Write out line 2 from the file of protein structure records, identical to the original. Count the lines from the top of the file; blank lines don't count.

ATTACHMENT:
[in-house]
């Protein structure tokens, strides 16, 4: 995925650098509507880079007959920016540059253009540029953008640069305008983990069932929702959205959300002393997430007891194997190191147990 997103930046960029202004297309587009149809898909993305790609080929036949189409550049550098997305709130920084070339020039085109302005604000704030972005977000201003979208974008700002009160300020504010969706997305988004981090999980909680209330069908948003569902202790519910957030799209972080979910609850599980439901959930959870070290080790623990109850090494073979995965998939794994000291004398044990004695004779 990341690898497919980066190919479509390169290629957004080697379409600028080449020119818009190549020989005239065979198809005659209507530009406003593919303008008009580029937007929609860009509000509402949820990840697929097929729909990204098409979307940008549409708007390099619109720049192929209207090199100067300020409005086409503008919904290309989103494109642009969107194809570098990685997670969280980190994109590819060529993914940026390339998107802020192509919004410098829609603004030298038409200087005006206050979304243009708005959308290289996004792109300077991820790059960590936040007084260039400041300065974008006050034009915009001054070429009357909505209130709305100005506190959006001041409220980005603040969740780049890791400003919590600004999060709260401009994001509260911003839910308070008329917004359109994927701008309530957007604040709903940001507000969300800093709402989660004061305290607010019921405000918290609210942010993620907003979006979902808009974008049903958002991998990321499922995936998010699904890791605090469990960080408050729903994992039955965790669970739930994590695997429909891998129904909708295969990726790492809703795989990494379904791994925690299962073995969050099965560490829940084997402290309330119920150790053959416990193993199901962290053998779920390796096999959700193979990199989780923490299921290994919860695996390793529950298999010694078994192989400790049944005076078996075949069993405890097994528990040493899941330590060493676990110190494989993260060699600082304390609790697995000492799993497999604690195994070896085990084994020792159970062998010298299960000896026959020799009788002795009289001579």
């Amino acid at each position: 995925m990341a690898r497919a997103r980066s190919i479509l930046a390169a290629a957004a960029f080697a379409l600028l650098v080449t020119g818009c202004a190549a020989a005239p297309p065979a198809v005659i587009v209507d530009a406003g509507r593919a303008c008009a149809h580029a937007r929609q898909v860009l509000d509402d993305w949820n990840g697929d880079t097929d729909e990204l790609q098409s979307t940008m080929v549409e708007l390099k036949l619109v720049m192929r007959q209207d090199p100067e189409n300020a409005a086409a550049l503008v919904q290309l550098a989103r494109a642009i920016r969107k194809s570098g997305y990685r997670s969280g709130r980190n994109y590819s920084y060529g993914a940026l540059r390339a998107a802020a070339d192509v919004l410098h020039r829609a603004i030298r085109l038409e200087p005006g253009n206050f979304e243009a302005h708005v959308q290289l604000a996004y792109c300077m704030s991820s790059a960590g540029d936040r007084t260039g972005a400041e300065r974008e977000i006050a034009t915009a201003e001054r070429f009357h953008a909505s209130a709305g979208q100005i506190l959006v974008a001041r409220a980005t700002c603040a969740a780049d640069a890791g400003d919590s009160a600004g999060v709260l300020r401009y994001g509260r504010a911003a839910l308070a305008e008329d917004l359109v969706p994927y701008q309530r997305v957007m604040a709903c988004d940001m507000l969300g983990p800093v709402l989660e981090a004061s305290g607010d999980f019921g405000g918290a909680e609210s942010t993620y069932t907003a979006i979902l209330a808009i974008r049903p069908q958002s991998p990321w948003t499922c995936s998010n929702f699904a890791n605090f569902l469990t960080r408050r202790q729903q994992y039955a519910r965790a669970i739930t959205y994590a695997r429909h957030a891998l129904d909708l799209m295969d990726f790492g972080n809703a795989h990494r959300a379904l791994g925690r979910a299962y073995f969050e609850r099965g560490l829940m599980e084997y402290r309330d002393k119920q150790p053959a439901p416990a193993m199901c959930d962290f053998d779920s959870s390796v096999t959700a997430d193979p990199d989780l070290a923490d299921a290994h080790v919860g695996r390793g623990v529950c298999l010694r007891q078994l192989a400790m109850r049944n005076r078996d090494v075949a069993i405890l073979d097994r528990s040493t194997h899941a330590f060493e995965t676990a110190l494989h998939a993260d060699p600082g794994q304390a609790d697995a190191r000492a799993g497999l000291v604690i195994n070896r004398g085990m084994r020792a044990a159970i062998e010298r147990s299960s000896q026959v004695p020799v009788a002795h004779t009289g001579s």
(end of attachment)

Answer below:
């Protein structure tokens, strides 16, 4: 995925650098509507880079007959920016540059253009540029953008640069305008983990069932929702959205959300002393997430007891194997190191147990 997103930046960029202004297309587009149809898909993305790609080929036949189409550049550098997305709130920084070339020039085109302005604000704030972005977000201003979208974008700002009160300020504010969706997305988004981090999980909680209330069908948003569902202790519910957030799209972080979910609850599980439901959930959870070290080790623990109850090494073979995965998939794994000291004398044990004695004779 990341690898497919980066190919479509390169290629957004080697379409600028080449020119818009190549020989005239065979198809005659209507530009406003593919303008008009580029937007929609860009509000509402949820990840697929097929729909990204098409979307940008549409708007390099619109720049192929209207090199100067300020409005086409503008919904290309989103494109642009969107194809570098990685997670969280980190994109590819060529993914940026390339998107802020192509919004410098829609603004030298038409200087005006206050979304243009708005959308290289996004792109300077991820790059960590936040007084260039400041300065974008006050034009915009001054070429009357909505209130709305100005506190959006001041409220980005603040969740780049890791400003919590600004999060709260401009994001509260911003839910308070008329917004359109994927701008309530957007604040709903940001507000969300800093709402989660004061305290607010019921405000918290609210942010993620907003979006979902808009974008049903958002991998990321499922995936998010699904890791605090469990960080408050729903994992039955965790669970739930994590695997429909891998129904909708295969990726790492809703795989990494379904791994925690299962073995969050099965560490829940084997402290309330119920150790053959416990193993199901962290053998779920390796096999959700193979990199989780923490299921290994919860695996390793529950298999010694078994192989400790049944005076078996075949069993405890097994528990040493899941330590060493676990110190494989993260060699600082304390609790697995000492799993497999604690195994070896085990084994020792159970062998010298299960000896026959020799009788002795009289001579």